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With the VIX index jumping 120 percent on a weekly basis, the most in its history, and with the index measuring volatility or "fear" up near 47 percent on the day, one might think professional investors might be concerned. While the sell off did surprise some, certain hedge fund managers have started to dip their toes in the water to buy stocks they have on their accumulation list, while other algorithmic strategies are actually prospering in this volatile but generally consistently trending market.
Stock market sell off surprises some while others were prepared and are hedged prospering
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Baxter Int. (BAX) is splitting off its BioSciences division into a new company called Baxalta. Shares of Baxalta will be given as a tax-free dividend, in the ratio of one to one, to BAX holders on record on June 17, 2015. That means, if you want to receive the Baxalta dividend, you need to buy the stock this week (on or before June 12).
Back in December, I wrote a post on my blog where I compared the performances of various ETFs related to the oil industry. I was looking for the best possible proxy to match the moves of oil prices if you didn't want to play with futures. At the time, I concluded that for medium term trades, USO and the leveraged ETFs UCO and SCO were the most promising. Longer term, broader ETFs like OIH and XLE might make better investment if oil prices do recover to more profitable prices since ETF linked to futures like USO, UCO and SCO do suffer from decay. It also seemed that DIG and DUG could be promising if OIH could recover as it should with the price of oil, but that they don't make a good proxy for the price of oil itself.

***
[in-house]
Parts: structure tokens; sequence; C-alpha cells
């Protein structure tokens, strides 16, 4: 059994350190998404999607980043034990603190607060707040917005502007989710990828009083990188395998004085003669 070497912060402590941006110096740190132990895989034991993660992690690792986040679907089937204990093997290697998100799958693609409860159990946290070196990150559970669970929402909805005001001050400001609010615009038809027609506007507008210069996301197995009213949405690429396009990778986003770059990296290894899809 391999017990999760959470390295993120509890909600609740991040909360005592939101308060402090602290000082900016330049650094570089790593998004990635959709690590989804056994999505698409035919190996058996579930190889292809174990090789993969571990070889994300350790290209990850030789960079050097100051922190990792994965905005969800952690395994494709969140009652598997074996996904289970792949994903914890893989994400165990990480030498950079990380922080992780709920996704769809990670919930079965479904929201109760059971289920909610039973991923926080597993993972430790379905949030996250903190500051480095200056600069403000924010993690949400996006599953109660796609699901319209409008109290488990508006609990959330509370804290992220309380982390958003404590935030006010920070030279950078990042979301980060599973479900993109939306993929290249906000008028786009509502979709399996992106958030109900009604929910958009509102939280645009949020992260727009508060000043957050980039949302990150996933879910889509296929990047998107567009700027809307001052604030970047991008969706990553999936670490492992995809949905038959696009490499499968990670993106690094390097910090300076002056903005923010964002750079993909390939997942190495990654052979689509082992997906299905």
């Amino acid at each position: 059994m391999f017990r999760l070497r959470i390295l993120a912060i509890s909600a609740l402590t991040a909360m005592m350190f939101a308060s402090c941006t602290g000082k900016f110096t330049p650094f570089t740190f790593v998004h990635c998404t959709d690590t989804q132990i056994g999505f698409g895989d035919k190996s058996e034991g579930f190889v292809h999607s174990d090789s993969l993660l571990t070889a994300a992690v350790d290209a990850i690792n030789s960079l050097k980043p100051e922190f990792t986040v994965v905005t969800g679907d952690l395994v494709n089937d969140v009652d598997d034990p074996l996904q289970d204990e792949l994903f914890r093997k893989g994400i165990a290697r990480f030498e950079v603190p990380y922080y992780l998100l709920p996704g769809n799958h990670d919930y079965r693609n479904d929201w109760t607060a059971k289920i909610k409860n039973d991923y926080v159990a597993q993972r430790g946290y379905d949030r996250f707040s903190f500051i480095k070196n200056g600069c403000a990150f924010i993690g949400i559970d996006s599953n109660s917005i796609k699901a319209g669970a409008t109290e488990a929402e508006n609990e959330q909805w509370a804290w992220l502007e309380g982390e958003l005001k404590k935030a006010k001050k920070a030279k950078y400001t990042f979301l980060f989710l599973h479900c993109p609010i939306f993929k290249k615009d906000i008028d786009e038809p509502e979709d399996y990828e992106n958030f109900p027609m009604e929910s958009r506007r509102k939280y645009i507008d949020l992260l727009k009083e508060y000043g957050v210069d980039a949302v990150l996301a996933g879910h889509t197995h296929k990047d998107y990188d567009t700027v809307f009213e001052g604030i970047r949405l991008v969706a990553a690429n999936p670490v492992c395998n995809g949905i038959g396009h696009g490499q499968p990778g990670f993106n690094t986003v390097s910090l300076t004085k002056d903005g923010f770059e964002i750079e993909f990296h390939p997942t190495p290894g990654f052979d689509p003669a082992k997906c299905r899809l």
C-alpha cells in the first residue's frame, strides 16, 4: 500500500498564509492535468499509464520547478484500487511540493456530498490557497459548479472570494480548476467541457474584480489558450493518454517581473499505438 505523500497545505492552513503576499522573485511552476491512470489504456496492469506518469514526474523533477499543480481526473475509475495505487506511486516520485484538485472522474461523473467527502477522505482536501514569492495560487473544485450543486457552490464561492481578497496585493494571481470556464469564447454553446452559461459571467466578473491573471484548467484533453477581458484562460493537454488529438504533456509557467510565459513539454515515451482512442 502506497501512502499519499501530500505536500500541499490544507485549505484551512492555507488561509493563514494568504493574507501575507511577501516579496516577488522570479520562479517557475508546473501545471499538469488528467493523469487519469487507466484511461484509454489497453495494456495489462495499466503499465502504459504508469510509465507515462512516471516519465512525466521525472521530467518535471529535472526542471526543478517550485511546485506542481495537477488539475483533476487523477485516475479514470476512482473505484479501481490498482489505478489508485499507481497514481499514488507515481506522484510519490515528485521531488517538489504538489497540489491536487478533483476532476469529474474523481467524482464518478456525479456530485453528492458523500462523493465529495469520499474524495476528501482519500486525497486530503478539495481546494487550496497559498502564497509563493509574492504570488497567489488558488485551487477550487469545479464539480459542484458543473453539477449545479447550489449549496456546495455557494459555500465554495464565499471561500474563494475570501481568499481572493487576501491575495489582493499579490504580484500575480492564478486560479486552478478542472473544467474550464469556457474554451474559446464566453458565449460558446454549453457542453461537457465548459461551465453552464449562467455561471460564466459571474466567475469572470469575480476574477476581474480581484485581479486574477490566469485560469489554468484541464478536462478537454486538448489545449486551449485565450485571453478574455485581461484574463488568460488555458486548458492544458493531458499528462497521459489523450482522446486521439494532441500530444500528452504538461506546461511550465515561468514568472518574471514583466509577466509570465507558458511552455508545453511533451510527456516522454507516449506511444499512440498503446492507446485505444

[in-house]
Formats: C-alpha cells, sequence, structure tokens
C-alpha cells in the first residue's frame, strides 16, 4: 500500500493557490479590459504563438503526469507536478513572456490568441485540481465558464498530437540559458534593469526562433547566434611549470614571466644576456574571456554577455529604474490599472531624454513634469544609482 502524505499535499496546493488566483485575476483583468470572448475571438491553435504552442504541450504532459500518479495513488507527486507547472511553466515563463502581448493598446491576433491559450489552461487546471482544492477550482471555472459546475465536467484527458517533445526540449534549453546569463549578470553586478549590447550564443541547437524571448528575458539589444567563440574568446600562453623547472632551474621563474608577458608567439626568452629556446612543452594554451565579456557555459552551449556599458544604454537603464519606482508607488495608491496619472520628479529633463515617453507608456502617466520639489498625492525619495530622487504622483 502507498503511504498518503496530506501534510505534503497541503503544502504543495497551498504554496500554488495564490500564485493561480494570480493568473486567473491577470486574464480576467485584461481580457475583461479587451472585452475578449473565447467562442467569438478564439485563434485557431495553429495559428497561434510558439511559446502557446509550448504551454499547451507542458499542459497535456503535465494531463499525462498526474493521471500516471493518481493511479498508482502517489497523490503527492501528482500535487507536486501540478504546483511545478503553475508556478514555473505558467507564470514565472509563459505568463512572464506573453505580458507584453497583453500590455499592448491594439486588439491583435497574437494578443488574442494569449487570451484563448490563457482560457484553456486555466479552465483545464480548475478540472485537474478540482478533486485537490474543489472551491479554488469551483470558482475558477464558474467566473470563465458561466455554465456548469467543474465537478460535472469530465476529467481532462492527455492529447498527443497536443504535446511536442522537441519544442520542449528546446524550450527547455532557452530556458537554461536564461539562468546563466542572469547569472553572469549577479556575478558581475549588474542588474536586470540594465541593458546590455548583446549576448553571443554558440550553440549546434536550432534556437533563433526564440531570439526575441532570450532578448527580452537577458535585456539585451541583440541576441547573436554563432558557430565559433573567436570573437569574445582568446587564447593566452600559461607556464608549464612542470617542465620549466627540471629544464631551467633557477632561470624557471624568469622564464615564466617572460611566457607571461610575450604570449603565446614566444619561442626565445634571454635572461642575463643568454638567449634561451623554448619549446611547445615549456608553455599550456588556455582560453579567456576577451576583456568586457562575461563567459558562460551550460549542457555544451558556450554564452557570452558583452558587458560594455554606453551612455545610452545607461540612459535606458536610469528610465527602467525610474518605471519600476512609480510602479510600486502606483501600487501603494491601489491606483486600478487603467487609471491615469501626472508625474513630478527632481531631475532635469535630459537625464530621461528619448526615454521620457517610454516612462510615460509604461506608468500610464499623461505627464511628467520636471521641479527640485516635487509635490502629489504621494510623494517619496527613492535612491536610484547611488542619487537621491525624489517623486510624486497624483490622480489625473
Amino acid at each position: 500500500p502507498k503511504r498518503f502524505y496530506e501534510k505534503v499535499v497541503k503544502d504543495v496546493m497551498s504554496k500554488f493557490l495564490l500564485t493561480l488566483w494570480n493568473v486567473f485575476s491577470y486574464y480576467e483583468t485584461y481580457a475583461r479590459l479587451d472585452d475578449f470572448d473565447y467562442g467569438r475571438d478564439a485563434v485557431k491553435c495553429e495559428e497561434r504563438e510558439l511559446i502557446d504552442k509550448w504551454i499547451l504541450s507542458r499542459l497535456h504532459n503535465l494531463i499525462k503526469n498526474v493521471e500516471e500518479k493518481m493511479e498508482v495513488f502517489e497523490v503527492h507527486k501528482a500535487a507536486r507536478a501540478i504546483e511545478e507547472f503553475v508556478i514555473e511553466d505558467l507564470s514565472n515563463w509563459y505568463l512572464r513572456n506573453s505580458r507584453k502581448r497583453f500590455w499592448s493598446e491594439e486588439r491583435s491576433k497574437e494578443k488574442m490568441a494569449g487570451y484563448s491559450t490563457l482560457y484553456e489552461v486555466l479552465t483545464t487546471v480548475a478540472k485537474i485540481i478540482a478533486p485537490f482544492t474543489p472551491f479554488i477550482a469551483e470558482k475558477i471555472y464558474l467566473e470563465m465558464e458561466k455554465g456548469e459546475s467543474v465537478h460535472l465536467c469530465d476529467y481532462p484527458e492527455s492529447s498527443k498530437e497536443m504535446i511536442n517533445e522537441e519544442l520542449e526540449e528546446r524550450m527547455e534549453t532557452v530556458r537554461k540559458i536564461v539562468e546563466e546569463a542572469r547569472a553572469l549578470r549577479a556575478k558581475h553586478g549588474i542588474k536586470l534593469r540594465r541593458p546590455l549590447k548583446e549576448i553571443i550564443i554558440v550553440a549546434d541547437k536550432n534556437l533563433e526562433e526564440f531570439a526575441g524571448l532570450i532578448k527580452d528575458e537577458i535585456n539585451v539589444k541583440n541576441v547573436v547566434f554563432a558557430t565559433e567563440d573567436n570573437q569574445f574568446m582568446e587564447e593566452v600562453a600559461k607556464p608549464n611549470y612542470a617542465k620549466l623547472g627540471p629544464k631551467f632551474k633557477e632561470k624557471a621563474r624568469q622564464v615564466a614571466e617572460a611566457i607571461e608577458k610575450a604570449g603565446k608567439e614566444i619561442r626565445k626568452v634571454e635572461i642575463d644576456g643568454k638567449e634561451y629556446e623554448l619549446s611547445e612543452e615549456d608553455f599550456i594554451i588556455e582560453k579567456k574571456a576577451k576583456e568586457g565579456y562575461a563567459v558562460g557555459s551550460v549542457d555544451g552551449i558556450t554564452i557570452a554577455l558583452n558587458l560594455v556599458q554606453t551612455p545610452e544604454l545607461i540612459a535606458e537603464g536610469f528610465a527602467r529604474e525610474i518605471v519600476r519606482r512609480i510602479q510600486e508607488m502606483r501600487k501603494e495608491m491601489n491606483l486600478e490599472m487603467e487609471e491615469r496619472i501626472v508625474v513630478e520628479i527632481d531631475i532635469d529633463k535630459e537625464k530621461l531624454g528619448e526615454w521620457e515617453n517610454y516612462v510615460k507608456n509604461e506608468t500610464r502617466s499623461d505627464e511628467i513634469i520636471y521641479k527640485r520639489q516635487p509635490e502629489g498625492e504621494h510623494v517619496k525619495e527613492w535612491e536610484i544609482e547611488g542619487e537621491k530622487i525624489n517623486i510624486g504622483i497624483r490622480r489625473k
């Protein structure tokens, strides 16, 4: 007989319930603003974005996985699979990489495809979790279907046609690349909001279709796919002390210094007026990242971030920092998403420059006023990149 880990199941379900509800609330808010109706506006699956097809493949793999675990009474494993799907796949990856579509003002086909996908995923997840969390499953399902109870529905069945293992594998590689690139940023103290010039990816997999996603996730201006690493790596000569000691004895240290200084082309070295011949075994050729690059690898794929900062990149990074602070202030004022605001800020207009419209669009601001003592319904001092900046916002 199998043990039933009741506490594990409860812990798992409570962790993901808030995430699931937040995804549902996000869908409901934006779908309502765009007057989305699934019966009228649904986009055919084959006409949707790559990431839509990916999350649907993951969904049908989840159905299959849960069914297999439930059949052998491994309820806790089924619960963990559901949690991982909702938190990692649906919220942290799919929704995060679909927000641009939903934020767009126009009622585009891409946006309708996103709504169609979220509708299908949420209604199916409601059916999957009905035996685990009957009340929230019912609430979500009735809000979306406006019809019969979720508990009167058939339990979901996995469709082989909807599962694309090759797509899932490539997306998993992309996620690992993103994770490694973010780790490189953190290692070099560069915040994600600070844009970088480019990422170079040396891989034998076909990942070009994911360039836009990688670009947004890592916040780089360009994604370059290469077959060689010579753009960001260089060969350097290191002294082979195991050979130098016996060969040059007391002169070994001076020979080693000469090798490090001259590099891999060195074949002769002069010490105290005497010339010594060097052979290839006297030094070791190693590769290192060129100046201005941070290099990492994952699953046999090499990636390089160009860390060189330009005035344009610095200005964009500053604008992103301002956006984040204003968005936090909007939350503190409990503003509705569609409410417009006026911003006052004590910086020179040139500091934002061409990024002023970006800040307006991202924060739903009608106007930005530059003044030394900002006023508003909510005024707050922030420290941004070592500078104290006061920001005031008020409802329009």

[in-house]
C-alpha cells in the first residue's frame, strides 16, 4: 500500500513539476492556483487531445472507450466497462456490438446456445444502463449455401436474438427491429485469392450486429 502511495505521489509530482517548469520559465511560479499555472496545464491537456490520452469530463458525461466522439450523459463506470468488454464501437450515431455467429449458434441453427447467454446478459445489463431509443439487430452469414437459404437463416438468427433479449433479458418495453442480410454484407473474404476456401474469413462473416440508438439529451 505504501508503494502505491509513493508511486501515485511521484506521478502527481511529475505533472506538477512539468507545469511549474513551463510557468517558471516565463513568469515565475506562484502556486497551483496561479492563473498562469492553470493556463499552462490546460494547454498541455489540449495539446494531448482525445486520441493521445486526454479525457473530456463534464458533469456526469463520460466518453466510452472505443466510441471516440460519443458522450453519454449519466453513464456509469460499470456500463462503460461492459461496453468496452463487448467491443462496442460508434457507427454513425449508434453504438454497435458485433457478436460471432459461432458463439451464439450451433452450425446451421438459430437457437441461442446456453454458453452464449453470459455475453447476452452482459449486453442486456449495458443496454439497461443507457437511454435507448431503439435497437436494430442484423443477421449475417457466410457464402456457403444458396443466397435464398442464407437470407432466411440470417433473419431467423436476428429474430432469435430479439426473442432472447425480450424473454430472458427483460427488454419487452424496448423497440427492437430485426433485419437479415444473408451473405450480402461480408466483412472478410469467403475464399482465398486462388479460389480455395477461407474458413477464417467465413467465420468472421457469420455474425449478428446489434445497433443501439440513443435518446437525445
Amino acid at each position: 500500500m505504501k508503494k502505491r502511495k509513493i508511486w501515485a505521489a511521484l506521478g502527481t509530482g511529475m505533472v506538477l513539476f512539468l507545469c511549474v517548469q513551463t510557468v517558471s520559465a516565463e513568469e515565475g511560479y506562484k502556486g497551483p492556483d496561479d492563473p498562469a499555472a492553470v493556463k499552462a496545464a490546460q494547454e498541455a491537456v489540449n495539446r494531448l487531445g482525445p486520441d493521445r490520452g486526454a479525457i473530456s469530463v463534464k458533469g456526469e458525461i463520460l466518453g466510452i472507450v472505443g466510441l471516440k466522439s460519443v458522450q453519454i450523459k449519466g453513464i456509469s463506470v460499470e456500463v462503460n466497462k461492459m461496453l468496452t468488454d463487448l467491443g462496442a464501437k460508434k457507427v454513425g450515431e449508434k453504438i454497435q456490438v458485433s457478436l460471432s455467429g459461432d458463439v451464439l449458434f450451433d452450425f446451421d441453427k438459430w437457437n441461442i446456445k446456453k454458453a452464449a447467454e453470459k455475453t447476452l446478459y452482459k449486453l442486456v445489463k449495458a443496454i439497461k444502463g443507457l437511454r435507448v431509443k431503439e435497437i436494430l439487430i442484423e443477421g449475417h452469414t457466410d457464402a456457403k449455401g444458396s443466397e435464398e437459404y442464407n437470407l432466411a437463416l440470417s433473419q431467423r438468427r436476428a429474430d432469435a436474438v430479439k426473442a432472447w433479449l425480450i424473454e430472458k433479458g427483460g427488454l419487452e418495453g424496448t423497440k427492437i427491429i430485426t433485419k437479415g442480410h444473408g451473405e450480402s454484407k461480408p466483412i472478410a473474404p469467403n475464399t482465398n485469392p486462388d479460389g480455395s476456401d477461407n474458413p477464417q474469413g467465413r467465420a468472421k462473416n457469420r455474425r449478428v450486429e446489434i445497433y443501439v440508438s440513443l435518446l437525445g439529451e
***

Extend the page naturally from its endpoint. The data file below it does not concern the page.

Kim Parlee interviews Phil on Money Talk. Be sure to watch the replays if you missed the show live on Wednesday night (it was recorded on Monday). As usual, Phil provides an excellent program packed with macro analysis, important lessons and trading ideas. ~ Ilene
The replay is now available on BNN's website. For the three part series, click on the links below.
Part 1 is here (discussing the macro outlook for the markets)
Part 2 is here. (discussing our main trading strategies)
Part 3 is here. (reviewing our pick of th...
This is a non-trading topic, but I wanted to post it during trading hours so as many eyes can see it as possible. Feel free to contact me directly at email@example.com with any questions.
Last fall there was some discussion on the PSW board regarding setting up a YouCaring donation page for a PSW member, Shadowfax. Since then, we have been looking into ways to help get him additional medical services and to pay down his medical debts. After following those leads, we are ready to move ahead with the YouCaring site. (Link is posted below.) Any help you can give will be greatly appreciated; not only to help aid in his medical bill debt, but to also show what a great community this group is.